The latest trend in office space is the open concept. Companies like Google, Nokia and Facebook are celebrated for their elaborate open office designs where employees share desks, teams work in mobile “neighborhoods,” and there are lots of collaborative spaces where people from different departments can interact on a daily basis.
Love it or hate it, open office spaces are intended to spark creativity. They are designed to create organic opportunities for employees who normally don’t work together to share ideas, brainstorm, and find new solutions. Because innovation requires interaction.
In my last two blog posts I talked about the first two myths of creativity – that being creative means being an artist and that you either have creative abilities or you don’t. The third myth is about the idea of the creative genius working alone in a lofty studio cranking out creative ideas while the rest of us wait with breathless anticipation to see what she produces. This is not how creativity works.
Creativity is a Group Effort
In design thinking, creativity is always a group activity. We talk a lot about the need to observe and interact with customers where they live, and to brainstorm/iterate ideas as a group to turn good ideas into brilliant solutions. None of the steps should be done in isolation, and indeed if they are, the outcome is never as good.
As Thomas Edison famously said: Genius is one percent inspiration, ninety-nine percent perspiration. The perspiration part of that process happens on a team. When we brainstorm and iterate together, we riff off of each other's ideas, which pushes us down new paths, challenges us to ponder new obstacles, and inspires us to come up with crazy notions that can be turned into disruptive innovations.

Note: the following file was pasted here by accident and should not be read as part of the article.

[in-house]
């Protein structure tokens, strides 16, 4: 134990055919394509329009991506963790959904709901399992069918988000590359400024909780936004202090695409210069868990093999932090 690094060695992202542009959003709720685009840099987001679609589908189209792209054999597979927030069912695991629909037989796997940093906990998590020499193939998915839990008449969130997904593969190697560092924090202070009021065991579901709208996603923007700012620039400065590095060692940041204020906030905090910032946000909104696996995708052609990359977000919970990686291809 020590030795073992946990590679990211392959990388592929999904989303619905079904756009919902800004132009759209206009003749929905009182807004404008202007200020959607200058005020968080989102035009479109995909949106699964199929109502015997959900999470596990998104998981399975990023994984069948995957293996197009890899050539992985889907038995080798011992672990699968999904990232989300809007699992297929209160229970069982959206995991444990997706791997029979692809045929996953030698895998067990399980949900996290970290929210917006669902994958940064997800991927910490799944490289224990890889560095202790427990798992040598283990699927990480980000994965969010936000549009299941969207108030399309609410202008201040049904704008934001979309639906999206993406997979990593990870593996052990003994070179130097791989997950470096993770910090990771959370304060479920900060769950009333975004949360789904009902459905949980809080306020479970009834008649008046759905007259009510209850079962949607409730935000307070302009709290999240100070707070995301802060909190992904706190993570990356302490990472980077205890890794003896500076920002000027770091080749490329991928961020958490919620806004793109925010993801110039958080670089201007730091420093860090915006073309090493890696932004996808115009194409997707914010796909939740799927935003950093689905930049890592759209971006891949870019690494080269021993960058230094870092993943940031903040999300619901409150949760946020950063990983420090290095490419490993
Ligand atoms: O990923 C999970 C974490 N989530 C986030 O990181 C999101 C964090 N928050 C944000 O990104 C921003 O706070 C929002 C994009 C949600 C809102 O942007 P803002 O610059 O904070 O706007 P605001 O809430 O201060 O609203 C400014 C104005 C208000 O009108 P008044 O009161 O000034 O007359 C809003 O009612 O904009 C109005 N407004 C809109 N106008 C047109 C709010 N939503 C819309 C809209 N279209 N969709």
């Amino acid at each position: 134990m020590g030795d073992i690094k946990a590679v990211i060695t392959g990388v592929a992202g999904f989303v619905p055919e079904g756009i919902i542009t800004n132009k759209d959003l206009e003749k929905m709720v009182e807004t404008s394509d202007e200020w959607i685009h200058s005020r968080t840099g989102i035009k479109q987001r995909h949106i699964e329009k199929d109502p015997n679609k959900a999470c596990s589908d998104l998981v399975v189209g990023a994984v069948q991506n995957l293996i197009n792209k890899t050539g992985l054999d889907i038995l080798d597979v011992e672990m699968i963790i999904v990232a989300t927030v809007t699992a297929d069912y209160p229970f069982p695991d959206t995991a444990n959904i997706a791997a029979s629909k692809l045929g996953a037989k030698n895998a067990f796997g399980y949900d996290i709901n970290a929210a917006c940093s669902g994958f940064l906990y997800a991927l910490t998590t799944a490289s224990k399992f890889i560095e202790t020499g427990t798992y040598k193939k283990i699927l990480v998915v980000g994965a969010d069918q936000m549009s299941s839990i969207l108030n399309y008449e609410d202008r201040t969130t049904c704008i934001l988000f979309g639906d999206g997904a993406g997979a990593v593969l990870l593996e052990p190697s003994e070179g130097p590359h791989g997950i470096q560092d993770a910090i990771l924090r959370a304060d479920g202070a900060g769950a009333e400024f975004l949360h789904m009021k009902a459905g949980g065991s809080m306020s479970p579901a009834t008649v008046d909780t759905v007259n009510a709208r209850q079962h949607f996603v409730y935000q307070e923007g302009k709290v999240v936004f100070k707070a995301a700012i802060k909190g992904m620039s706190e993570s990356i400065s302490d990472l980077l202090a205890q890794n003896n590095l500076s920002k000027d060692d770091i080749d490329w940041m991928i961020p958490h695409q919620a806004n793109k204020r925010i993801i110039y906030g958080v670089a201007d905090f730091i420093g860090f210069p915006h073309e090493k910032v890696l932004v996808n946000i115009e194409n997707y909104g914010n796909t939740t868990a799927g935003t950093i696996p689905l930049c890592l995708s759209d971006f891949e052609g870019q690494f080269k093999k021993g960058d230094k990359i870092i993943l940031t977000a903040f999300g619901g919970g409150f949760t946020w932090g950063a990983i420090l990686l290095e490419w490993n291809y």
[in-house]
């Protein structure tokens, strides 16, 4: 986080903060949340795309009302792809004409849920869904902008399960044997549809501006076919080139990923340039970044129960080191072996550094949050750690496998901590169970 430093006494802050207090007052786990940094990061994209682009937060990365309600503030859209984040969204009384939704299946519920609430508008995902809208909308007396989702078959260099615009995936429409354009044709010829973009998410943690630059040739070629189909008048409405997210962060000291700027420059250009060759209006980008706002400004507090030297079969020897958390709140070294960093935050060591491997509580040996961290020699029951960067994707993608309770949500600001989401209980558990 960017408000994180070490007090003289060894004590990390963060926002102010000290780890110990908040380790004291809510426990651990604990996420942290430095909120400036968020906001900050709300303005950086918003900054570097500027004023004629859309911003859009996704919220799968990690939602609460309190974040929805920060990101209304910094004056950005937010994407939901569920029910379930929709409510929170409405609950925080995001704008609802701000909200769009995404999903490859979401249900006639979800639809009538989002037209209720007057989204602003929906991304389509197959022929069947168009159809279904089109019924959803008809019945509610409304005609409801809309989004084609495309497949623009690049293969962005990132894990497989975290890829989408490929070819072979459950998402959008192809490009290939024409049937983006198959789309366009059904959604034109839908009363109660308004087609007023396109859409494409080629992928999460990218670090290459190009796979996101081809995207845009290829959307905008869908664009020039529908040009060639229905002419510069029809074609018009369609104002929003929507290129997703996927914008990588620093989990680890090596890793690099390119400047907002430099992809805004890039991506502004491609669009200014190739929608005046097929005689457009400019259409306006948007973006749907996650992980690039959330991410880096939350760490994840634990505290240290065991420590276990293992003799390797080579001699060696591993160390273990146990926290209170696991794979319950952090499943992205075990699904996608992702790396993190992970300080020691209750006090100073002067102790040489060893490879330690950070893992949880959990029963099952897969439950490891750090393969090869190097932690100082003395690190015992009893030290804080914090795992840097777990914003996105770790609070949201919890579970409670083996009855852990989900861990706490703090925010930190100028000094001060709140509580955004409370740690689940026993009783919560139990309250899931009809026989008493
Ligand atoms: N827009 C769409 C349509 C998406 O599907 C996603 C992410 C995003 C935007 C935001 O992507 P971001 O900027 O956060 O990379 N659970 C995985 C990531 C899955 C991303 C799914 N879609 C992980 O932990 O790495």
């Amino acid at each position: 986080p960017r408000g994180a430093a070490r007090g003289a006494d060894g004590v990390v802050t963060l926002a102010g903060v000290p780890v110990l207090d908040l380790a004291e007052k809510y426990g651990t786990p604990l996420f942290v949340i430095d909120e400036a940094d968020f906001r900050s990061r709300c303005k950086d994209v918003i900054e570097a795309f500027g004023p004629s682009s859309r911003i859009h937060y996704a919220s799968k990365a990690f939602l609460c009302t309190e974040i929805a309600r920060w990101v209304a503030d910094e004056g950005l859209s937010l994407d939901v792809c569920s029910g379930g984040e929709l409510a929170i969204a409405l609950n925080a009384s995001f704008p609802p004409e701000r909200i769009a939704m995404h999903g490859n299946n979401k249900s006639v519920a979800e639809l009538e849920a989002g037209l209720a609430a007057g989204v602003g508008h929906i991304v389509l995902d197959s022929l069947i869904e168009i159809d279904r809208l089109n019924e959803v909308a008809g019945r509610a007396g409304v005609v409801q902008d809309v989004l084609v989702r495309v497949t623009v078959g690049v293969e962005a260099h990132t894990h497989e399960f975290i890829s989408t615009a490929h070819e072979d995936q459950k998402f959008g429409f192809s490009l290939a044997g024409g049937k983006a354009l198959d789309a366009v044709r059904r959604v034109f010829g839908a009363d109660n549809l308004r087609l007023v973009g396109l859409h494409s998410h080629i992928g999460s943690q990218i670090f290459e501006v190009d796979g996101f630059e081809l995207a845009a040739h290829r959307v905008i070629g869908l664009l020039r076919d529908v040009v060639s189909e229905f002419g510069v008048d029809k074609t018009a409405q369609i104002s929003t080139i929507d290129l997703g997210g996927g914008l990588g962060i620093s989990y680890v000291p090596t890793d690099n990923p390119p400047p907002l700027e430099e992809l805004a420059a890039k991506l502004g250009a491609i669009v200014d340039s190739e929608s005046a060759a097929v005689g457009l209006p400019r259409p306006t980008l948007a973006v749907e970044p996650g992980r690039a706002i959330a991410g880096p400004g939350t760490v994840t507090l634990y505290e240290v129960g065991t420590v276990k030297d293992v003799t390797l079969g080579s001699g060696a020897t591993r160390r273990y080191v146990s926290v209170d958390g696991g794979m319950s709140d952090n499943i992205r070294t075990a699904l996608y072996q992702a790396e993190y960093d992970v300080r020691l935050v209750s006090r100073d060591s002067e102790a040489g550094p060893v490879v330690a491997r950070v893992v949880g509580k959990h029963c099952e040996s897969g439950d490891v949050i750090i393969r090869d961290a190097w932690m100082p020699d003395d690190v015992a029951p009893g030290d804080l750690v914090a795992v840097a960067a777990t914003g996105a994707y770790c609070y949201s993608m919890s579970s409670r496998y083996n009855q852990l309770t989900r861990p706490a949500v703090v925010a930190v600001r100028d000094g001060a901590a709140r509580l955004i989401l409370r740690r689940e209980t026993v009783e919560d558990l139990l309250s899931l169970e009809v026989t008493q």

Luke Brodie, a master facilitator at ExperiencePoint, shares a wonderful story about the benefits of collaboration in his blog on brainstorming. In it he talks about a power company that was trying to figure out how to clear ice off of powerlines in hard-to-reach parts of the Pacific Northwest. In a brainstorming session one participant suggested they train bears to climb the poles and shake the ice off. Another teammate added that they should put honey on the poles to lure the bears up, and a third suggested they use helicopters to put the honey on the poles. That’s when the team realized that the downward draft from the helicopters would shake the ice loose, solving their problem.
It was a practical solution that only emerged when a group of people worked collaboratively to think of creative solutions and to riff off of each other to make them better. It is the back-and-forth of creative interplay that often gets us where we need to go. So the next time you come up with a perfect idea all on your own, or wonder whether it is worth the effort to put together a brainstorming team to solve a problem, think of those bears. And remember, no matter how clever you are, your creativity will always be enhanced by feedback from customers and your team. It is only when the contributions of everyone are shared that the best ideas can be transformed into brilliant solutions that delight customers and make competitors wish they had thought of it first.
Learn how to enable innovation skill-building at scale here or download our free ebook Kickstart Innovation: A Guide for Organizations.
Kimberly Douglas, SHRM-SCP, CPF, is President of FireFly Facilitation, Inc., and is a nationally recognized strategic planning, team effectiveness, and innovation expert. Over the past 25 years, she has collaborated with hundreds of leaders — at organizations such as Coca-Cola, Home Depot, McKesson, AT&T, and even the U.S. Marine Corps — to dramatically improve their business performance. A SHRM Senior Certified Professional and a Certified Professional Facilitator, Kimberly also holds a Master of Science in industrial/organizational psychology. Prior to founding FireFly seventeen years ago, Kimberly was an organization effectiveness manager for Coca-Cola; a Director of Consulting with the Hay Group; and served in HR leadership roles in the hospitality, telecommunications, and healthcare industries.